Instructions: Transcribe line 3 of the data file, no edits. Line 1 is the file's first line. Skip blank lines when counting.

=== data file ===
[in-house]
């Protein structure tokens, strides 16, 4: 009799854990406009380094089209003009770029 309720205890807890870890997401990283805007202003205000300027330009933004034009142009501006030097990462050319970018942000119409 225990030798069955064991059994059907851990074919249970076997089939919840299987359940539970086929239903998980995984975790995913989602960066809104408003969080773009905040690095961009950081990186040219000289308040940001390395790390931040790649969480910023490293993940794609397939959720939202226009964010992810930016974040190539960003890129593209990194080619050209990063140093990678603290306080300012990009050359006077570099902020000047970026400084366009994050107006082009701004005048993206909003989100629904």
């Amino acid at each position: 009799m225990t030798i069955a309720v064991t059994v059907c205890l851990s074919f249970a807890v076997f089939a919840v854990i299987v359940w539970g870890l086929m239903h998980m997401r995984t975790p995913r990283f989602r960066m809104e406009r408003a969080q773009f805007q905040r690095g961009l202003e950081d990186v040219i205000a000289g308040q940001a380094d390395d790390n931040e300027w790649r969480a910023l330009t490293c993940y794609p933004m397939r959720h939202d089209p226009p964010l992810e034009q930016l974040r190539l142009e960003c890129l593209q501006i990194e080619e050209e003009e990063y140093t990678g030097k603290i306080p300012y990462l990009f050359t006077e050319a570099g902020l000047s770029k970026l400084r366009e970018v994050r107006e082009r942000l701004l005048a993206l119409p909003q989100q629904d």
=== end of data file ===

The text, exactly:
């Amino acid at each position: 009799m225990t030798i069955a309720v064991t059994v059907c205890l851990s074919f249970a807890v076997f089939a919840v854990i299987v359940w539970g870890l086929m239903h998980m997401r995984t975790p995913r990283f989602r960066m809104e406009r408003a969080q773009f805007q905040r690095g961009l202003e950081d990186v040219i205000a000289g308040q940001a380094d390395d790390n931040e300027w790649r969480a910023l330009t490293c993940y794609p933004m397939r959720h939202d089209p226009p964010l992810e034009q930016l974040r190539l142009e960003c890129l593209q501006i990194e080619e050209e003009e990063y140093t990678g030097k603290i306080p300012y990462l990009f050359t006077e050319a570099g902020l000047s770029k970026l400084r366009e970018v994050r107006e082009r942000l701004l005048a993206l119409p909003q989100q629904d």